Their objective was to distill the famously pirated corn whisky known as Moonshine, a liquor that only recently became legalized in the United States in 2012 following its ban during the Prohibition Era. In 2019, the two adventurers embarked on this new challenge: Southwind, traveling in the footsteps of Mark Twain aboard a traditional steamboat they had refurbished themselves with the goal of collecting around 42 varieties of corn from local farmers along the route to New Orleans.
The trip began on September 2nd, a mere month after a six-month period of flooding, which – according to the locals – was the most extensive and longest since 1993. Many of the cities along the upper Mississippi had been washed away ; the marinas having been devastated and destroyed and the infrastructure along the river abandoned. The locals had to grapple with the intense poverty caused by the floods and the current economic situation, as well as health problems caused by toxic industrial pollution. Racial inequality is a part of their everyday life, notably in smaller towns and places with less educated households.
They shot footage of their encounters and documented knowledge and techniques in a database in order to disseminate their journey in the form of films and cine-concerts. According to Berthou, their journey was punctuated by unforgettable encounters (like Cowboy Jim) and legendary music: Jazz, Blues, Rock’n’Roll, Country, Cajun and Prince. Reaching out to others, going from village to village, the adventurers collected raw data on the history of colonization, slavery and a racism that is unfortunately still very present. They also learned about the problems related to modern farming in the U.S. (crisis situations in some states) and the surprising digital deserts in certain areas where information is lacking. Southwind is a project that not only follows the natural flow of time, composing with the elements and proposing an investigation into personal experience, transcription, disproportion and the production mechanisms of such an artistic endeavor, but also functions as a research on and experience of contemporary U.S. society along the mythical river.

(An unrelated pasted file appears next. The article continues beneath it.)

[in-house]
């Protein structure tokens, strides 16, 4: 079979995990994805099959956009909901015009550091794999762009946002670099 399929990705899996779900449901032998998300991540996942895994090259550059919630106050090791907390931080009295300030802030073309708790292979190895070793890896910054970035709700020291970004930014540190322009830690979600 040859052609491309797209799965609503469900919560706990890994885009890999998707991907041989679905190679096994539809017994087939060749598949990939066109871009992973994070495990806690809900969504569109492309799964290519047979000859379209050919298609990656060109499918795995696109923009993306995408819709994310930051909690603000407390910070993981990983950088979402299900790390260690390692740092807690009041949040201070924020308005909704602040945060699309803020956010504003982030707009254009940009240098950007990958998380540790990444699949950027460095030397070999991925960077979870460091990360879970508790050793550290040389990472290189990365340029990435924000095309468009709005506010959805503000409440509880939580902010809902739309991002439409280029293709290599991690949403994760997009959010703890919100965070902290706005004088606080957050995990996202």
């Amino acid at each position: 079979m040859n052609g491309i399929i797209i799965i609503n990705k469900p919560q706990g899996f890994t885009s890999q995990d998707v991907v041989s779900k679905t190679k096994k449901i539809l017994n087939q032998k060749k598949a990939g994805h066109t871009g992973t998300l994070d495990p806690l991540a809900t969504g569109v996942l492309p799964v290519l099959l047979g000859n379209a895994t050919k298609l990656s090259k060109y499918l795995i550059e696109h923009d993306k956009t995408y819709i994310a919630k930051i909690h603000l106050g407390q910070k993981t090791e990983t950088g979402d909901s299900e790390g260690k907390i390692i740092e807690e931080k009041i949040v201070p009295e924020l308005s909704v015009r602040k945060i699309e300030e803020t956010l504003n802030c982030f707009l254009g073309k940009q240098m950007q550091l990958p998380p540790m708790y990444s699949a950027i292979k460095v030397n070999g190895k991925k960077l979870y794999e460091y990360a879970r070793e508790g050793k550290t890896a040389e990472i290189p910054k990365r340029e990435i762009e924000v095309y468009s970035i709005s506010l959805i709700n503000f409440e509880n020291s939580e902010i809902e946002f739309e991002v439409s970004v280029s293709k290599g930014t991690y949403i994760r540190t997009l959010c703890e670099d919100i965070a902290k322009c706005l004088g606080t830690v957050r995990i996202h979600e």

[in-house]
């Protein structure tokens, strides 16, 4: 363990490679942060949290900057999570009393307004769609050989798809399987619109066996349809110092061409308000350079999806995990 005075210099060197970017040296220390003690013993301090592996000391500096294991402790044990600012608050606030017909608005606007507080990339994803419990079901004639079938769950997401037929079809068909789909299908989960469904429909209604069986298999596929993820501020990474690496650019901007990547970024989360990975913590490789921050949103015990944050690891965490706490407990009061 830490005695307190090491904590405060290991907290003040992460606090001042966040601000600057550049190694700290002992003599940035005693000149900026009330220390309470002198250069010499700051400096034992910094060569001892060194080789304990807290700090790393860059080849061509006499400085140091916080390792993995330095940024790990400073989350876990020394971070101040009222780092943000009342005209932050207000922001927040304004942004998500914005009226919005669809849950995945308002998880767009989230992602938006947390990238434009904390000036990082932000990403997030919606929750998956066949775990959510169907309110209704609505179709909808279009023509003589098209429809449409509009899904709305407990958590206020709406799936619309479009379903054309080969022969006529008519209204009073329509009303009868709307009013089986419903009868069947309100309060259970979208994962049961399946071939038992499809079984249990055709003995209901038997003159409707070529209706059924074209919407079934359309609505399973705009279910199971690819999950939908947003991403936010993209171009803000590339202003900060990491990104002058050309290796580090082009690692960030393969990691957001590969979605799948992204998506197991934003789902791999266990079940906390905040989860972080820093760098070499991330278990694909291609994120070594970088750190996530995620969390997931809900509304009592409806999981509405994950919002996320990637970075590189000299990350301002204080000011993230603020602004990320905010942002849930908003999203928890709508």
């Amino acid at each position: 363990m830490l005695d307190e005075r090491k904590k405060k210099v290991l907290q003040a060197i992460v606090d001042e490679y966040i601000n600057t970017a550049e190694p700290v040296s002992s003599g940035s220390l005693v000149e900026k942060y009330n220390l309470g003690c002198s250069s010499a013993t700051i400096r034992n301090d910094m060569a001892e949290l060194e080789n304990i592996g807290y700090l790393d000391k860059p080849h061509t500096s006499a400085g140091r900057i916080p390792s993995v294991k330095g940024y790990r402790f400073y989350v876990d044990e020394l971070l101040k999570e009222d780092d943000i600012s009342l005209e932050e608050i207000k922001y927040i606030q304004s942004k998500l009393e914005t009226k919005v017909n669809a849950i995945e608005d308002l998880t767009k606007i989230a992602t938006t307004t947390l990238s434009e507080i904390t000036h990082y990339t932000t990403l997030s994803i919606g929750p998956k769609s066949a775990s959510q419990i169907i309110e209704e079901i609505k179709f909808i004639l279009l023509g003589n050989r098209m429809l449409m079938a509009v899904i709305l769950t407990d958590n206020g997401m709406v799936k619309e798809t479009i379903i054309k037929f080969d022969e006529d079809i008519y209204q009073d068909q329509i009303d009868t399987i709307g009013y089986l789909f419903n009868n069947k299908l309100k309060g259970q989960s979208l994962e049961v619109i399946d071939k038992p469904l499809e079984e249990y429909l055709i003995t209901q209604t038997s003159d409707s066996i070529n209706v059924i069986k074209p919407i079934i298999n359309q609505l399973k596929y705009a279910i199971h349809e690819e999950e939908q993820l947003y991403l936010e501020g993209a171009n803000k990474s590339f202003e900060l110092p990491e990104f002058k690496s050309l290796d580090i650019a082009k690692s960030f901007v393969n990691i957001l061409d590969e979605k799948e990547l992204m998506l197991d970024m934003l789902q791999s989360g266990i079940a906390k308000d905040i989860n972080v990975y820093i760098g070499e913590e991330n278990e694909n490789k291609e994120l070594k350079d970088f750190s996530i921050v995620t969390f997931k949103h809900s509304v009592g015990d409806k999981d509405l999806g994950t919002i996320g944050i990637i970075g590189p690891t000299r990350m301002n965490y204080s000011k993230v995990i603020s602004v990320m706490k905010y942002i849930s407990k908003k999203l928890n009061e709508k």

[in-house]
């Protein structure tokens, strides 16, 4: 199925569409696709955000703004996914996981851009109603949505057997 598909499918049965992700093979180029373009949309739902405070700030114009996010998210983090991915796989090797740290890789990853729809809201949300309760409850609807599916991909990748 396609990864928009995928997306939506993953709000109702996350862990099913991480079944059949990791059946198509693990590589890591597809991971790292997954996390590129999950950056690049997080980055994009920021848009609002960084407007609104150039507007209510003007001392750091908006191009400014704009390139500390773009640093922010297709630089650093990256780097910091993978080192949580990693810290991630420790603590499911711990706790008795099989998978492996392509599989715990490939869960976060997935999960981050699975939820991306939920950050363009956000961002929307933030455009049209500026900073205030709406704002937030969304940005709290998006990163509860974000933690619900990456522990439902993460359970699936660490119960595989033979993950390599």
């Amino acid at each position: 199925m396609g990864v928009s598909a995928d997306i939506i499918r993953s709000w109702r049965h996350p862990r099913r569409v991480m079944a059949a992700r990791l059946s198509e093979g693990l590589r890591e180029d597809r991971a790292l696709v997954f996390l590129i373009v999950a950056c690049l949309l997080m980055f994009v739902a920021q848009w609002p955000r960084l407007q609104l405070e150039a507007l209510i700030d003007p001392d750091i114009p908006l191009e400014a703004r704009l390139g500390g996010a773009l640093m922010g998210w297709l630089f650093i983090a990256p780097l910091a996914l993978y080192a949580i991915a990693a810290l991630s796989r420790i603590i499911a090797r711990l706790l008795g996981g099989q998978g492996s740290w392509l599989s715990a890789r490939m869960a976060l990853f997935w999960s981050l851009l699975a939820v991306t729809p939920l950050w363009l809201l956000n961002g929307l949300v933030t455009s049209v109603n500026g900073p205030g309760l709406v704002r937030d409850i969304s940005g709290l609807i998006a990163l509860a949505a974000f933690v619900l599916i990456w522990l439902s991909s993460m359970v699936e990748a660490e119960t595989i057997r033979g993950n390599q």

With respect to the circular economy and waste reduction, once the seafarers arrived in New Orleans after their 50 day journey, they converted their boat, with the help from a local coppersmith they hired along the way, into a small distillery that could produce Moonshine. It took them 15 days to distill two tons of collected corn. They filled 2,000 bottles.
More than just a whisky, Berthou and Požlep’s Moonshine is not only blended with the legendary savors of the Mississippi, but it’s “the genie in the bottle”, says Berthou. More than just bottled alcohol, it’s the successful alchemy of an extraordinary human experience.
Such an ambitious project left no room for improvisation: two years of planning and fully funded support before departure—in exchange for a complete documentary film, several exhibitions with partners, and the presale of bottles to French and U.S. distributors of spirits. Their trans-media project was recently presented at Centre Pompidou and the American Center for Art & Culture in Paris, conquering liquor lovers.